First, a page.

I have evolved the principle, over the years, of reading road tests and looking for the things they don't mention. For example, if you read a test about a sports bike, and they don't mention the front brake, ask yourself why. Of course, that won't help if a bike has (let's say) an iffy frame, and about one in ten is fine, three are so-so, and the rest are just wrong. So the company checks / measures and jiggs about 50 frames to find a good one, gets their own engineers to rebuild a set of shocks, and then slips it to the tester, who tells the world the bike has stability that's beyond reproach, and how Suzuki have clearly moved the game forward in a way all other manufacturers need to emulate. (TW again, 1980 GSX11.) (Take it from me - I've owned 5 of them. The frame was no step forward for stability and composure.)

    Kawasakis at world press releases and multi brand shoot-outs have traditionally had WAY more get up and go than what the customer gets. Everybody is guilty of this one, but kawasaki in particular tune their test bikes. If you can get hold of one of those examples later, grab it! It won't be easy - the racers track them down...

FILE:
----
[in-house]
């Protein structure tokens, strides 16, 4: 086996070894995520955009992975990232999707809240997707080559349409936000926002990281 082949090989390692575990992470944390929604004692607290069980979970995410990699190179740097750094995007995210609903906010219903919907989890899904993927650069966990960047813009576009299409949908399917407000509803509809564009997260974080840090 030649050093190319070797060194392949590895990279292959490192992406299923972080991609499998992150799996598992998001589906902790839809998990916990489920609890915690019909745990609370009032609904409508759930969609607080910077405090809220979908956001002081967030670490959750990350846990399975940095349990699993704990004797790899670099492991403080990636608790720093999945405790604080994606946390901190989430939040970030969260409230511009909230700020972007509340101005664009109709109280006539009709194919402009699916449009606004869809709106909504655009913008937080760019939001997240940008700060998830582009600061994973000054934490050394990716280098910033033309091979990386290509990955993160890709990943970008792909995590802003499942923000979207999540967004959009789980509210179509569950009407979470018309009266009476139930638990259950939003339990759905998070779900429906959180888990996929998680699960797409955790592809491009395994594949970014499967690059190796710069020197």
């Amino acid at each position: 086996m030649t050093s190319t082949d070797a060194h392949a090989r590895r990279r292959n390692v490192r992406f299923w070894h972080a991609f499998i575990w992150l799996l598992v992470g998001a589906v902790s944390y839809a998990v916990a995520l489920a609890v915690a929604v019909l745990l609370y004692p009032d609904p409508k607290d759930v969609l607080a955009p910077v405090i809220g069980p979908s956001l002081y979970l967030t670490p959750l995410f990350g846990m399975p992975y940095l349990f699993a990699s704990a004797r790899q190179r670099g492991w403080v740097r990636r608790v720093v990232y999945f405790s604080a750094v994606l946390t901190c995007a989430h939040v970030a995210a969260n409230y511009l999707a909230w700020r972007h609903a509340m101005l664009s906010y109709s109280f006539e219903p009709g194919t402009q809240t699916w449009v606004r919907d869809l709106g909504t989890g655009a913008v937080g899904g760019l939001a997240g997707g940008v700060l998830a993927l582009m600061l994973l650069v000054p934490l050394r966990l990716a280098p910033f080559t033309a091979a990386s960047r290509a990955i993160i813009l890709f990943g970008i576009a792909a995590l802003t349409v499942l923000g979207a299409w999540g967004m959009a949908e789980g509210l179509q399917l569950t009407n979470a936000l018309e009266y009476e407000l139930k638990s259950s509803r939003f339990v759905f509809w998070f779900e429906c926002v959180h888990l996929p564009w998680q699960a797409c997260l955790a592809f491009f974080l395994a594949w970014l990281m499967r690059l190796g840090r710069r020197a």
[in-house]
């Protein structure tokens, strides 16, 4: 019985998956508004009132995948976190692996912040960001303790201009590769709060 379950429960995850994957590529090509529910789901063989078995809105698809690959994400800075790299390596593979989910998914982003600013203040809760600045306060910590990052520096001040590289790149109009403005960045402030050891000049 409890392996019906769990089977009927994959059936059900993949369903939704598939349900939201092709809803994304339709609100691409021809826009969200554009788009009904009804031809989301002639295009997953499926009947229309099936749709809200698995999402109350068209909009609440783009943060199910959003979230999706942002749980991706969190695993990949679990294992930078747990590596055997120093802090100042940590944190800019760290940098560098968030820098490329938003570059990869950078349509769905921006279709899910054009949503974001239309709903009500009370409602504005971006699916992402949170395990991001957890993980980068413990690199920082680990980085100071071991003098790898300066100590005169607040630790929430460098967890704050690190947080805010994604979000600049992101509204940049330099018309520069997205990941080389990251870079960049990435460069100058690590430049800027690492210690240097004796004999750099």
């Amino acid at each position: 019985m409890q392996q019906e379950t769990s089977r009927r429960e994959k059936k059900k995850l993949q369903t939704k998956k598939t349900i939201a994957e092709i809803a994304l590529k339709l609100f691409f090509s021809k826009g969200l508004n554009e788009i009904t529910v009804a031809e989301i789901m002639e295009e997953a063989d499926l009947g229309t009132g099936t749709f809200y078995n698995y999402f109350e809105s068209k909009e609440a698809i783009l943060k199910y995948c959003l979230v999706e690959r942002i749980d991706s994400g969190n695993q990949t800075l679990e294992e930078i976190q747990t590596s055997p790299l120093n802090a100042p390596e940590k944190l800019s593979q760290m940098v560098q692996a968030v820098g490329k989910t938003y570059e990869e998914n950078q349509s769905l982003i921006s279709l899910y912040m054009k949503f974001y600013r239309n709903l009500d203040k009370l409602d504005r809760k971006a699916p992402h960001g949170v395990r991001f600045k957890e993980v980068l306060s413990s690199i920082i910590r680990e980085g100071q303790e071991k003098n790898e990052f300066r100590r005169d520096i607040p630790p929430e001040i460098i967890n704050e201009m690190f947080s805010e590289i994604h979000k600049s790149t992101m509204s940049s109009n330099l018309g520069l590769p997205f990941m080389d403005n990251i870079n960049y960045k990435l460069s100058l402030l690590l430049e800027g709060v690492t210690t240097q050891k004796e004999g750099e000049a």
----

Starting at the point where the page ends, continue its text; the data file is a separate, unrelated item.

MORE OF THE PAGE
10. There is a benefit to the mags as well as the manufacturers from getting the biggest numbers out of test vehicles. A significant proportion of the target readership will buy the mag that best backs up their own exaggerated claims to their mates. The 100mph test of the Suzuki X7 sold an awful lot of Suzuki X7s but it sold even more copies of Motorcycle Mechanics which, IIRC, published the figure.
  11. Holden did it with the supercharged six in the VS series.
    Unfortunately it outperformed the V8 in both performance and fuel economy.
    The figures were 'rationalised ' for public consumption so the V8 had better results than the SC Six.

    Most often the results are skewedby careful manipulation of tyre pressures, sizes,brands, so that the desired result is achieved for each individual test required.

    You would be amazed to see the difference that 5 psi makes to the performance of a tyre, and therefore a vehicle.
  12. I found it interesting that Ford didn't heavily object to the XR6T being in a class of it's own, most particuarly well outshining the XR8. The fact that cops use the 6T's as chaser vehicles and not the 8's spins a tale of it's own. I don't mind being cynical and so think that ford only allowed it because it was make or break after miserable AU and welcomed a good rap of any kind.